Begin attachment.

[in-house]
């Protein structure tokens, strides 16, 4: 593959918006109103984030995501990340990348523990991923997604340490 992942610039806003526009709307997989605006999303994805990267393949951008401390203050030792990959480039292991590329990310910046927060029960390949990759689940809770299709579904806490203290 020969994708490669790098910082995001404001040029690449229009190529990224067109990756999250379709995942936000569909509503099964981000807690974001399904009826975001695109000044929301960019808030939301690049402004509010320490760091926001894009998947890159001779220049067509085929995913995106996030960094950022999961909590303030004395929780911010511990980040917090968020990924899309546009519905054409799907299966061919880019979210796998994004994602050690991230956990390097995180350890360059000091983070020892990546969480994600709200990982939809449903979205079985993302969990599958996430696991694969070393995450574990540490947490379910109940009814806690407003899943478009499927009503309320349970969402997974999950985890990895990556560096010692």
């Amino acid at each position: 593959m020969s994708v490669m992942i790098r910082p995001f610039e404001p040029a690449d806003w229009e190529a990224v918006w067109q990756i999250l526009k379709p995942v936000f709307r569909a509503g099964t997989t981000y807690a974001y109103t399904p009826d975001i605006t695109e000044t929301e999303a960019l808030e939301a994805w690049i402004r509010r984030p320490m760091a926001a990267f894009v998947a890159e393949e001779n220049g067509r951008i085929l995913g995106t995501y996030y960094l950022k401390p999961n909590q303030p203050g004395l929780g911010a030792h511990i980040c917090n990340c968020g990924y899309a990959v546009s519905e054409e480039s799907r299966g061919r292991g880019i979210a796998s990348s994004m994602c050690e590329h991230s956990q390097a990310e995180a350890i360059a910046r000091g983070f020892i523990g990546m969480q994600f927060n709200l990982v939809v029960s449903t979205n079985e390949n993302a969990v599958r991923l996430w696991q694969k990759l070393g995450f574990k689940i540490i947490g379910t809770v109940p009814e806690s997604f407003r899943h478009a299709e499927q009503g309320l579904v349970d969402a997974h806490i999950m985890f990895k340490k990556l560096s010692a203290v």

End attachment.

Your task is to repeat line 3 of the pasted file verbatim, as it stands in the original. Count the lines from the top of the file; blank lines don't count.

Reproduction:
């Amino acid at each position: 593959m020969s994708v490669m992942i790098r910082p995001f610039e404001p040029a690449d806003w229009e190529a990224v918006w067109q990756i999250l526009k379709p995942v936000f709307r569909a509503g099964t997989t981000y807690a974001y109103t399904p009826d975001i605006t695109e000044t929301e999303a960019l808030e939301a994805w690049i402004r509010r984030p320490m760091a926001a990267f894009v998947a890159e393949e001779n220049g067509r951008i085929l995913g995106t995501y996030y960094l950022k401390p999961n909590q303030p203050g004395l929780g911010a030792h511990i980040c917090n990340c968020g990924y899309a990959v546009s519905e054409e480039s799907r299966g061919r292991g880019i979210a796998s990348s994004m994602c050690e590329h991230s956990q390097a990310e995180a350890i360059a910046r000091g983070f020892i523990g990546m969480q994600f927060n709200l990982v939809v029960s449903t979205n079985e390949n993302a969990v599958r991923l996430w696991q694969k990759l070393g995450f574990k689940i540490i947490g379910t809770v109940p009814e806690s997604f407003r899943h478009a299709e499927q009503g309320l579904v349970d969402a997974h806490i999950m985890f990895k340490k990556l560096s010692a203290v």